SAG_Data_Lake_880x440px_Feb21All data is not created equal – there is some you want to keep and some you want to throw away.

As we established in a previous post, the IoT presents some issues for new participants, who often just gather the data and store it – whether they need it or not. What they may not realize is that the cost of keeping data in short-term storage is typically high. So, if you self-identify as a data hoarder, you may want to consider the alternatives.

It’s all about cost and unknown future use of data

Just as you might keep a gadget in case you need it one day, you might just need the IoT data you considered throwing away because it was too expensive to store. But, unlike with toilet roll hoarding (where you know how it will be used in most cases), with many IoT programs you often can’t foresee future uses of the data when you are starting out.

Short-term versus long-term storage

What do we mean by short-term and long-term storage of data?

  • Short-term data storage in IoT scenarios tends to be the data that is collected instantly and often actioned upon immediately. For example, when a sensor detects something is too hot, it is used to immediately send an alarm to an engineer to fix it. The data is stored in an operational database within the IoT platform, for a short-, or medium-time period to ensure high performance and low storage costs.
  • Long-term data storage is often in a data lake, a specially built data container for long-term storage. The data needs to be extracted from the operational database and sorted into the right format for storage and to be read by the relevant programs that need to access it. Using analytics tools to detect reliable patterns, instead of calling the engineer once it is broken, you can predict when the engineer will need to come before it breaks.

What are the costs of your data hoarding versus the value to the business?

  • Short-term operational databases are often run on high-speed storage devices, which come along with high costs. The more data you have and the longer you store it there, the more your costs increase.
  • The cost is far lower when the data is stored in long-term data lakes, which are designed for inexpensive storage of high data loads.

Other than cost, what else impacts your choices where you might want to store data?

It’s all about your use cases and therefore how you want to use and digest the data. How are you using the data now? How might you use the data in the future? For instant IoT analytics, you might want the data that is two weeks old. For machine learning training, you’ll want a year of data. For the instant analytics, you want instant access. For the machine learning and business intelligence, you don’t have to access it as regularly. Due to differing usage patterns, the data is formatted in a different layout in an operational store compared to a data lake.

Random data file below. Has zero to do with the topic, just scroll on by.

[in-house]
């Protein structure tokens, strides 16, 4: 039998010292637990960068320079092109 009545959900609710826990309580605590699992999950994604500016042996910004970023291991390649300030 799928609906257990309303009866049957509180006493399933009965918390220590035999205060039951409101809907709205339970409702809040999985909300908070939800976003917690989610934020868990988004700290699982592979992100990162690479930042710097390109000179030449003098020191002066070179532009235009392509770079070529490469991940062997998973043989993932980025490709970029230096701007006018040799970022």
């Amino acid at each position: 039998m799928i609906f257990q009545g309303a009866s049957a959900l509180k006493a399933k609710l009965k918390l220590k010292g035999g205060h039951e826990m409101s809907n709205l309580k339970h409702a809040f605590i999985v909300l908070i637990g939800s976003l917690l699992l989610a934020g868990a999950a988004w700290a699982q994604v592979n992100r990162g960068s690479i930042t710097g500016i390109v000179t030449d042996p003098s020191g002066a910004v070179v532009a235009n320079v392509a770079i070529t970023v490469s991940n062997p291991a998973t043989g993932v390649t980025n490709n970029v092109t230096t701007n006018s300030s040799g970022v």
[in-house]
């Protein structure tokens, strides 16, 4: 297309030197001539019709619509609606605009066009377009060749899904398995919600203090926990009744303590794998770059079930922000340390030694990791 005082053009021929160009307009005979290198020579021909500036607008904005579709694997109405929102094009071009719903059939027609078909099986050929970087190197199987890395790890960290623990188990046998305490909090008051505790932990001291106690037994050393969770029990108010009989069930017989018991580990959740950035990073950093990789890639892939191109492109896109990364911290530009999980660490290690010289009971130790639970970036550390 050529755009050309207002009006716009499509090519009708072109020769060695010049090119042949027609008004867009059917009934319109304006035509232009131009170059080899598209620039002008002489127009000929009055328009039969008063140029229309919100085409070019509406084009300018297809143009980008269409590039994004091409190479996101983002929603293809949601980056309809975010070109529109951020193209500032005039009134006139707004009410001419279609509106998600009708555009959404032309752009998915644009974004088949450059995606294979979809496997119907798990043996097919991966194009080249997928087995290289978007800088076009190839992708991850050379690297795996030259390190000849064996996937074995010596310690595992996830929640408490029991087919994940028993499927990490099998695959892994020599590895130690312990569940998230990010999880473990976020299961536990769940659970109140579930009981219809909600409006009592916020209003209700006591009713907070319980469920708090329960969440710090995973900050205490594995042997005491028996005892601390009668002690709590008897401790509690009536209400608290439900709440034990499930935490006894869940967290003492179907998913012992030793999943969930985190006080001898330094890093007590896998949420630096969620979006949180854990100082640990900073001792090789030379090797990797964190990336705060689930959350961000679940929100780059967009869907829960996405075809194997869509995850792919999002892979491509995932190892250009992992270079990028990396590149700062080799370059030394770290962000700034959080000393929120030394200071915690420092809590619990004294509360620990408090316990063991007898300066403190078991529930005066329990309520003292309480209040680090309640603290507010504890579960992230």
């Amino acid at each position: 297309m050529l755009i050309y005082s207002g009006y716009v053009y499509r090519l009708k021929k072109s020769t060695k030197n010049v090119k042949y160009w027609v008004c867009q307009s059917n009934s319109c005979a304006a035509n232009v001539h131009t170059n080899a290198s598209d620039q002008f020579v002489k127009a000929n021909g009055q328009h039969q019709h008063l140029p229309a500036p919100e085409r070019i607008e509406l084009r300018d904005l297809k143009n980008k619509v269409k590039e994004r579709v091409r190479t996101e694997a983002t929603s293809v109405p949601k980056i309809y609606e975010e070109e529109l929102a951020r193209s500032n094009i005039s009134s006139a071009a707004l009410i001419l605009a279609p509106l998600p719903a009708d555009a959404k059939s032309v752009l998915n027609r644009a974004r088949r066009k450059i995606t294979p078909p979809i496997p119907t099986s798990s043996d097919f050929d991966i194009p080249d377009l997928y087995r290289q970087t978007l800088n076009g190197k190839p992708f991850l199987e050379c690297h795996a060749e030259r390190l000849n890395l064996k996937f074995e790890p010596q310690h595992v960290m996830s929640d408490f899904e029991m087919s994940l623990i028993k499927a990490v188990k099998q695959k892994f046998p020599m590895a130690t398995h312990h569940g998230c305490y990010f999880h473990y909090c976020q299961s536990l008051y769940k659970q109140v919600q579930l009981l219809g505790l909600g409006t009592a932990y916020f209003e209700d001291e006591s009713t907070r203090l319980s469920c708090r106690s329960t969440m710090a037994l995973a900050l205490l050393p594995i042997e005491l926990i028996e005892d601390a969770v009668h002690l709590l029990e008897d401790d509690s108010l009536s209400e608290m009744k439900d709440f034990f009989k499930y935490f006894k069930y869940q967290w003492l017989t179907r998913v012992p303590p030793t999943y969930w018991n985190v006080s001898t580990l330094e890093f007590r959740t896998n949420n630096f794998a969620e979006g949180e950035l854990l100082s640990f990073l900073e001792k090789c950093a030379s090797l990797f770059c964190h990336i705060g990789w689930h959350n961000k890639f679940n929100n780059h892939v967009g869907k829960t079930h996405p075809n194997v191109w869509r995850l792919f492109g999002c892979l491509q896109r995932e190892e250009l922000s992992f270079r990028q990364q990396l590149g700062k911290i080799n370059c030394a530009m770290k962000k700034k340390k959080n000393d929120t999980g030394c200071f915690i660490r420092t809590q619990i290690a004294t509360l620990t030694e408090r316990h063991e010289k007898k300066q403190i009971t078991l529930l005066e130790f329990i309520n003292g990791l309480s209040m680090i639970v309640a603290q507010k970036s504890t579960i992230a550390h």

Newbie’s guide to IoT data storage

IoT may be new to your business and you are learning as you go along. You buy devices and sensors and first connect them to a platform. Then you can start to see the data come in. And then, once this is all up and running, you can consider how you might use this data in your business. If you are in the relatively early stages of an IoT project, here are some ideas on how companies use their data which can be stored in a less costly manner in data lakes.

Once you gain experience in IoT, that experience combined with your knowledge of your business and your customers, helps you envisage innovative uses, and to know where it needs to be stored.

So, think hard about your data. Why are you keeping it? If you know you need it in future, but are just not sure how, are you storing it in the most cost-efficient way? Have a look at data lakes and operational databases and consider your costs in each.

That future use case might be the gem of an offering in future, that you just didn’t know about. Just like the gadget you knew you wanted to keep  and came into its element in those months stuck in lockdown - when you took up a new hobby.

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